Merlion turns 50 Singapore celebrates statue’s Golden Jubilee in style

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Merlion Goes Gold: The Merlion Park statue celebrates its 50th anniversary in style. Photo / Joshua Ang, Unsplash

It’s not a mermaid, nor a lion. Either way, Singapore has made the Merlion its own and it has stood on Singapore’s waterfront for five decades.

Since 1972, the Merlion statue has seen great changes in the Singapore skyline. Part fish, part cat, the Merlion’s location has made it one of the top free attractions for international visitors. Otherwise the best selfie spot in Singapore.

As the Merlion Fountain turns 50 in September, the city celebrates its unconventional mascot and the role it plays in tourism.

The creature is now an enduring symbol of Singapore around the world, said chief executive of the Singapore Tourism Board, Keith Tan.

“It is also synonymous with tourism, which has helped make Singapore a vibrant city and a home of which Singaporeans can be proud. After two difficult years for our industry, it is time for us to commemorate the Golden Jubilee of the Merlion and invite both locals and visitors to join in the celebrations,” he said.

Cookies, Merli Merch and postage stamps will be released for the Merlion Jubilee.  Photo / Provided
Cookies, Merli Merch and postage stamps will be released for the Merlion Jubilee. Photo / Provided

From September 15-29, the fountain in One Fullerton Square will be the center of the world’s largest – and only – Merlion-themed festival.

There will be a carnival, with a Merlion themed treasure hunt game – AKA the Merli-Go-Round. There will also be Merlion products and Merli ice cream cookies. At the center of the feast will be the statue itself, which will be illuminated for the Golden Jubilee.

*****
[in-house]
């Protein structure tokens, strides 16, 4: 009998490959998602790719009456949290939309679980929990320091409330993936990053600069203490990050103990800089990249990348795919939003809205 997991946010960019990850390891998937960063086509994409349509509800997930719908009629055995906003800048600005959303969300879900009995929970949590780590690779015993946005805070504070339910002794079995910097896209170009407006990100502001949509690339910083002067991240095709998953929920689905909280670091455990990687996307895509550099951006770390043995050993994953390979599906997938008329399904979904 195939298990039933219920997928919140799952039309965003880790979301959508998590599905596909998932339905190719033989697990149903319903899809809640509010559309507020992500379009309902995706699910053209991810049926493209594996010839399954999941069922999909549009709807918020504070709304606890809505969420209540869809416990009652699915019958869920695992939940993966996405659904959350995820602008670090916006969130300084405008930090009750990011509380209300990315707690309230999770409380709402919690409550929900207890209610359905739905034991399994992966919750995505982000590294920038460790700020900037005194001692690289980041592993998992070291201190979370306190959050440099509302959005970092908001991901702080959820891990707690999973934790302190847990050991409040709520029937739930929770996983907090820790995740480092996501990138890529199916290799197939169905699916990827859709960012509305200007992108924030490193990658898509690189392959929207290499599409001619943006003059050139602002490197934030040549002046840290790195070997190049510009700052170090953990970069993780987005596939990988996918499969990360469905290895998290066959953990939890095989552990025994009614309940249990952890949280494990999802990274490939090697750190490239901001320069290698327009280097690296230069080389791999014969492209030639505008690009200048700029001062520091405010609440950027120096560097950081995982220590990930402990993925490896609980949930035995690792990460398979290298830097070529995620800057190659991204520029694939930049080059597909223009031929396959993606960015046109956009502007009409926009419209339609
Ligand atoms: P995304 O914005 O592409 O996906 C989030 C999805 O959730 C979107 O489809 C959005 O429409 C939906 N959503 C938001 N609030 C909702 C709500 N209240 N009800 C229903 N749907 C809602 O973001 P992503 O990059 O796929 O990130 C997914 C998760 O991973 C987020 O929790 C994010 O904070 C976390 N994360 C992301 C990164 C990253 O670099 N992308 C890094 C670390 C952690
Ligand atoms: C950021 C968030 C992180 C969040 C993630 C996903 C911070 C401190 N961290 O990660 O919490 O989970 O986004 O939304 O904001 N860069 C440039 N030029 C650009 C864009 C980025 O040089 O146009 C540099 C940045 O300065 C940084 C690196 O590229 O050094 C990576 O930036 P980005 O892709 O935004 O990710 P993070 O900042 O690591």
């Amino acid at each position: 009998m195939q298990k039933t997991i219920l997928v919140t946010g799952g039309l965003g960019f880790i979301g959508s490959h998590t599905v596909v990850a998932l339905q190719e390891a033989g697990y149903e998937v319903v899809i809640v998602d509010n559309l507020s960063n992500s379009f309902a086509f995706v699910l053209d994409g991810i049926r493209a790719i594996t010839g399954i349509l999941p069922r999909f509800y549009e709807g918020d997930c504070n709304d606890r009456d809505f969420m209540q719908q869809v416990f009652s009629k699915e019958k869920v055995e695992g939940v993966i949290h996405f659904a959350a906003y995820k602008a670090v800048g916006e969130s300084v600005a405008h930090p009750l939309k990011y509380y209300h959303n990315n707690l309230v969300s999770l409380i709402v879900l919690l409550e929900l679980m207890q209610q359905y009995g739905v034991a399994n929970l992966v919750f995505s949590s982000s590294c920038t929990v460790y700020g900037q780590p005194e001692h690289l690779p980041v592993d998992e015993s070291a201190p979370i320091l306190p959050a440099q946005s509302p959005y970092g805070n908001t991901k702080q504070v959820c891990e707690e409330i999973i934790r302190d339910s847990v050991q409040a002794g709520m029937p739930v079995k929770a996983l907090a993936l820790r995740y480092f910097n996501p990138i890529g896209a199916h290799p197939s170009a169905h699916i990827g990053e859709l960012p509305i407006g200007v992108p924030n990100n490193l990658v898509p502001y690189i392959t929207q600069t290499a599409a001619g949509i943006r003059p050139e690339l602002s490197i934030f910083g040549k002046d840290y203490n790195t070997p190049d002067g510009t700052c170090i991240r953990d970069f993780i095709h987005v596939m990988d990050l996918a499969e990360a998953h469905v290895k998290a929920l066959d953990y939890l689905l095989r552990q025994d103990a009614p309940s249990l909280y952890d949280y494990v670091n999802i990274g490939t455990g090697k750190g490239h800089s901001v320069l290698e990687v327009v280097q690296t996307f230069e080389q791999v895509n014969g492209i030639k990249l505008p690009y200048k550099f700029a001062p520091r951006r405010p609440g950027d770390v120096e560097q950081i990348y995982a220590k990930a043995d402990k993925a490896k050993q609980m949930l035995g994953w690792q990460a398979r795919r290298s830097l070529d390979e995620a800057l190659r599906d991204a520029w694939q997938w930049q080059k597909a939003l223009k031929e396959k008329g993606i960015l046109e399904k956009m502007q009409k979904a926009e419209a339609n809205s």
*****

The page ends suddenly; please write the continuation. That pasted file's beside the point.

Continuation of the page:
Cookies, Merli Merch and postage stamps will be released for the Merlion Jubilee.  Photo / Provided
Cookies, Merli Merch and postage stamps will be released for the Merlion Jubilee. Photo / Provided

The nearby Fullerton Hotel will also join in the festivities in September, offering afternoon tea on Singaporean bumboots to guests passing Sealion Park.

The marine feline is 50 years old and looks good.

The Merlion is perhaps Singapore's best selfie spot, occupying a prime spot on the waterfront. Photo/Joshua Ang, Unsplash
The Merlion is perhaps Singapore’s best selfie spot, occupying a prime spot on the waterfront. Photo/Joshua Ang, Unsplash

Half fish, half cat, all from Singapore

The mascot was commissioned in 1964 as the logo for the newly formed Tourist Board.

Coming from maritime tradition and the name of the city Singapura – which means “Lion City” – the mythical creature was not natural for the country.

It has since become a symbol of the city in films, literature and even computer games – appearing in Mario Kart races.

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